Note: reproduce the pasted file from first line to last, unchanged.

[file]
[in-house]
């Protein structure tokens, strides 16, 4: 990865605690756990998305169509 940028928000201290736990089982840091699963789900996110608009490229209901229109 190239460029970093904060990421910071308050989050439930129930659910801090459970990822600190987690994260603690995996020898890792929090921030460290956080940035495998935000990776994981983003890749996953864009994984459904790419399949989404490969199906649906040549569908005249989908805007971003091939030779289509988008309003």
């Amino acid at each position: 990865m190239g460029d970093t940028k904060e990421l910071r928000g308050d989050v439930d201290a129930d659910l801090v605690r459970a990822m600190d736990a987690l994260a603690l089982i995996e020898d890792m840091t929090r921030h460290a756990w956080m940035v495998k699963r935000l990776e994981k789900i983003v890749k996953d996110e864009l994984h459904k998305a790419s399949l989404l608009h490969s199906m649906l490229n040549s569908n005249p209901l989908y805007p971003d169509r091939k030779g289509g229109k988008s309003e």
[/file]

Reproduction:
[in-house]
């Protein structure tokens, strides 16, 4: 990865605690756990998305169509 940028928000201290736990089982840091699963789900996110608009490229209901229109 190239460029970093904060990421910071308050989050439930129930659910801090459970990822600190987690994260603690995996020898890792929090921030460290956080940035495998935000990776994981983003890749996953864009994984459904790419399949989404490969199906649906040549569908005249989908805007971003091939030779289509988008309003």
């Amino acid at each position: 990865m190239g460029d970093t940028k904060e990421l910071r928000g308050d989050v439930d201290a129930d659910l801090v605690r459970a990822m600190d736990a987690l994260a603690l089982i995996e020898d890792m840091t929090r921030h460290a756990w956080m940035v495998k699963r935000l990776e994981k789900i983003v890749k996953d996110e864009l994984h459904k998305a790419s399949l989404l608009h490969s199906m649906l490229n040549s569908n005249p209901l989908y805007p971003d169509r091939k030779g289509g229109k988008s309003e």